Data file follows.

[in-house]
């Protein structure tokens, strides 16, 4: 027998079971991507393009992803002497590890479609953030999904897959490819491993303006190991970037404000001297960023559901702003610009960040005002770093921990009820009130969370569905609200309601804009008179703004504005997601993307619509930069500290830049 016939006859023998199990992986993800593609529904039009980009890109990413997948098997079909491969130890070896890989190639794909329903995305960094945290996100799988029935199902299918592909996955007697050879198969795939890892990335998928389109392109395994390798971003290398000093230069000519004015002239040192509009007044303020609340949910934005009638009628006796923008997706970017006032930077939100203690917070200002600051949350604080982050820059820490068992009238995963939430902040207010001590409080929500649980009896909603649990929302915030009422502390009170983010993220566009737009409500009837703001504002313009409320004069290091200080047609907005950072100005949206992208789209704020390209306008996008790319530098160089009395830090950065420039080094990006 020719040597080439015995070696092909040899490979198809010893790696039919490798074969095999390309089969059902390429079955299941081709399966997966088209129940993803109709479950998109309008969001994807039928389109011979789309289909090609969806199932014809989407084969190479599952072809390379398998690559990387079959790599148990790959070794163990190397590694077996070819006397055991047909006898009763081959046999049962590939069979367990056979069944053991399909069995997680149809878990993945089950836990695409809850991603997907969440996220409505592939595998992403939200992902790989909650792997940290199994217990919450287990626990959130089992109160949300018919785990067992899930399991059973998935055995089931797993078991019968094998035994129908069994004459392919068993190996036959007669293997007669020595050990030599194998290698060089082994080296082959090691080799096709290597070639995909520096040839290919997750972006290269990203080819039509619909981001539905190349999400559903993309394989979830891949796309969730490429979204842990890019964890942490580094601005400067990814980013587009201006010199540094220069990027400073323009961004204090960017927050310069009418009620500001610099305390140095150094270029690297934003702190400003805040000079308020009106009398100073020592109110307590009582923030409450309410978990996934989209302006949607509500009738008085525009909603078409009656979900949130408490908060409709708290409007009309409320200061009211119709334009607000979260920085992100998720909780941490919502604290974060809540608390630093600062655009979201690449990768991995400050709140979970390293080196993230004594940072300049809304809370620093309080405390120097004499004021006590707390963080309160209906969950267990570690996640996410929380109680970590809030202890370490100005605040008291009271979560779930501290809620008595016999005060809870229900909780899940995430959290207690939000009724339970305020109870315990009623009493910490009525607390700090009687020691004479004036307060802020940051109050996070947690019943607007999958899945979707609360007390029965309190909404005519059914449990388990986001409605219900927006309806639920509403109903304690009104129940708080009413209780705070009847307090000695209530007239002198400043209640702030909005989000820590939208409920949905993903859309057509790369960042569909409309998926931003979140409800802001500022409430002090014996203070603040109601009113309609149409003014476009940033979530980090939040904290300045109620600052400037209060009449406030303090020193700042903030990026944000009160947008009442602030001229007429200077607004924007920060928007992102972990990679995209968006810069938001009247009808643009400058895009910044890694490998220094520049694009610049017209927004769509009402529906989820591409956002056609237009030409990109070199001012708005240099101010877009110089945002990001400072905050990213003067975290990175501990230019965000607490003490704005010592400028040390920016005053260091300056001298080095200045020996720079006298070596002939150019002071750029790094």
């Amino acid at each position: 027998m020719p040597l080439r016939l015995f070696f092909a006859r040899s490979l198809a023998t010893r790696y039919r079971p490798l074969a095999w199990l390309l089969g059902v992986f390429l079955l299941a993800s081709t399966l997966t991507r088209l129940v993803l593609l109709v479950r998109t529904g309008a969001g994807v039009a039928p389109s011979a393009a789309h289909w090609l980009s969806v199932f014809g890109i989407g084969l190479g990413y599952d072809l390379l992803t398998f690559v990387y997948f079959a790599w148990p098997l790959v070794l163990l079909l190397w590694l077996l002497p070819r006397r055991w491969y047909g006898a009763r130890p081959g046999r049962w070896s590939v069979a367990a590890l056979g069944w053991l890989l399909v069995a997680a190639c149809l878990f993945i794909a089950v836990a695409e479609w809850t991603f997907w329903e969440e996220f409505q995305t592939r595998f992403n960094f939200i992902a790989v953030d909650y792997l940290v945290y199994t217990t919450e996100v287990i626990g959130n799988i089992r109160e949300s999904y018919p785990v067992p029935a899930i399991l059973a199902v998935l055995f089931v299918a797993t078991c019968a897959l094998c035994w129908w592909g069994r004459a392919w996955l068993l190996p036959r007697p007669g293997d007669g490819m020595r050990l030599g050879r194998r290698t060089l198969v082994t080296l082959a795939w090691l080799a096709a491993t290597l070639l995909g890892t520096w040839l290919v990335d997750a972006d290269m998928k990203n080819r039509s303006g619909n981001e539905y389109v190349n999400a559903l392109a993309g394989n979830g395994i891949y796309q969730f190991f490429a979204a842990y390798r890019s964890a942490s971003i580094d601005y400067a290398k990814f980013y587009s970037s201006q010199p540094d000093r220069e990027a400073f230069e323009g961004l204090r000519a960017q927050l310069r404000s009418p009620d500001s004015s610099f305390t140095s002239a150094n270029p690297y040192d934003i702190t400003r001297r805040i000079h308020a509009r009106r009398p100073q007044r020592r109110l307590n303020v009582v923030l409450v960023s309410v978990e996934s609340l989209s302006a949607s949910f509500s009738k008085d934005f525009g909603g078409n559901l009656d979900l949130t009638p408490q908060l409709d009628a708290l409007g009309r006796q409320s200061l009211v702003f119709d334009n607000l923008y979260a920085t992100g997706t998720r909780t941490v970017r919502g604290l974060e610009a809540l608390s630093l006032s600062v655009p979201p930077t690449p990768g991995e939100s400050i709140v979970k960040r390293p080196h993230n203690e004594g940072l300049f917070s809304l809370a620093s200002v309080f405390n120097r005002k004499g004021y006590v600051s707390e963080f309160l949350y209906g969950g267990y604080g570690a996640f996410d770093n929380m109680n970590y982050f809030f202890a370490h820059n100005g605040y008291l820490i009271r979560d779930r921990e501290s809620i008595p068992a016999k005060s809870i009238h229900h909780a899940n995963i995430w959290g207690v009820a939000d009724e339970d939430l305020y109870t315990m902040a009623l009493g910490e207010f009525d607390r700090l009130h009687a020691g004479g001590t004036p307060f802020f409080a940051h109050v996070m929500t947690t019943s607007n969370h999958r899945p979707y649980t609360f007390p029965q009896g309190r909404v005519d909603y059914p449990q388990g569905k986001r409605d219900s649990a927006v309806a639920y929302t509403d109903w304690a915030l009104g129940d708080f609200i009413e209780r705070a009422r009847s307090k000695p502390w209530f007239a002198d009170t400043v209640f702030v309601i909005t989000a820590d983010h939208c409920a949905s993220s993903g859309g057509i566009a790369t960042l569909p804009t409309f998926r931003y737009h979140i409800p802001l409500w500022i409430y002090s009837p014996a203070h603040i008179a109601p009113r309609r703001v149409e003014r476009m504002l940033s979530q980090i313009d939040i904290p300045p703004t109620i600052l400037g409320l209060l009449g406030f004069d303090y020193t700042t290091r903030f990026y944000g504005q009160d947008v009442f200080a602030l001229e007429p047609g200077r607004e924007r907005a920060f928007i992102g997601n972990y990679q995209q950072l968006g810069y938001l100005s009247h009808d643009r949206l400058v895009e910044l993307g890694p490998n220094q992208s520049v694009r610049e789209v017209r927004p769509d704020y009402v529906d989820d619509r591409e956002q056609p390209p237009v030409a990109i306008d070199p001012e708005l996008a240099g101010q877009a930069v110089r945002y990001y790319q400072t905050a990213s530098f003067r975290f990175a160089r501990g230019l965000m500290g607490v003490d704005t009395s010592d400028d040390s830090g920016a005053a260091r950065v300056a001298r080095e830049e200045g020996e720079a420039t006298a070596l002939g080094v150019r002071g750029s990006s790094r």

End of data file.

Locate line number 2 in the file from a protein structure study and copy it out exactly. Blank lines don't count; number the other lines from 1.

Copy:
């Protein structure tokens, strides 16, 4: 027998079971991507393009992803002497590890479609953030999904897959490819491993303006190991970037404000001297960023559901702003610009960040005002770093921990009820009130969370569905609200309601804009008179703004504005997601993307619509930069500290830049 016939006859023998199990992986993800593609529904039009980009890109990413997948098997079909491969130890070896890989190639794909329903995305960094945290996100799988029935199902299918592909996955007697050879198969795939890892990335998928389109392109395994390798971003290398000093230069000519004015002239040192509009007044303020609340949910934005009638009628006796923008997706970017006032930077939100203690917070200002600051949350604080982050820059820490068992009238995963939430902040207010001590409080929500649980009896909603649990929302915030009422502390009170983010993220566009737009409500009837703001504002313009409320004069290091200080047609907005950072100005949206992208789209704020390209306008996008790319530098160089009395830090950065420039080094990006 020719040597080439015995070696092909040899490979198809010893790696039919490798074969095999390309089969059902390429079955299941081709399966997966088209129940993803109709479950998109309008969001994807039928389109011979789309289909090609969806199932014809989407084969190479599952072809390379398998690559990387079959790599148990790959070794163990190397590694077996070819006397055991047909006898009763081959046999049962590939069979367990056979069944053991399909069995997680149809878990993945089950836990695409809850991603997907969440996220409505592939595998992403939200992902790989909650792997940290199994217990919450287990626990959130089992109160949300018919785990067992899930399991059973998935055995089931797993078991019968094998035994129908069994004459392919068993190996036959007669293997007669020595050990030599194998290698060089082994080296082959090691080799096709290597070639995909520096040839290919997750972006290269990203080819039509619909981001539905190349999400559903993309394989979830891949796309969730490429979204842990890019964890942490580094601005400067990814980013587009201006010199540094220069990027400073323009961004204090960017927050310069009418009620500001610099305390140095150094270029690297934003702190400003805040000079308020009106009398100073020592109110307590009582923030409450309410978990996934989209302006949607509500009738008085525009909603078409009656979900949130408490908060409709708290409007009309409320200061009211119709334009607000979260920085992100998720909780941490919502604290974060809540608390630093600062655009979201690449990768991995400050709140979970390293080196993230004594940072300049809304809370620093309080405390120097004499004021006590707390963080309160209906969950267990570690996640996410929380109680970590809030202890370490100005605040008291009271979560779930501290809620008595016999005060809870229900909780899940995430959290207690939000009724339970305020109870315990009623009493910490009525607390700090009687020691004479004036307060802020940051109050996070947690019943607007999958899945979707609360007390029965309190909404005519059914449990388990986001409605219900927006309806639920509403109903304690009104129940708080009413209780705070009847307090000695209530007239002198400043209640702030909005989000820590939208409920949905993903859309057509790369960042569909409309998926931003979140409800802001500022409430002090014996203070603040109601009113309609149409003014476009940033979530980090939040904290300045109620600052400037209060009449406030303090020193700042903030990026944000009160947008009442602030001229007429200077607004924007920060928007992102972990990679995209968006810069938001009247009808643009400058895009910044890694490998220094520049694009610049017209927004769509009402529906989820591409956002056609237009030409990109070199001012708005240099101010877009110089945002990001400072905050990213003067975290990175501990230019965000607490003490704005010592400028040390920016005053260091300056001298080095200045020996720079006298070596002939150019002071750029790094």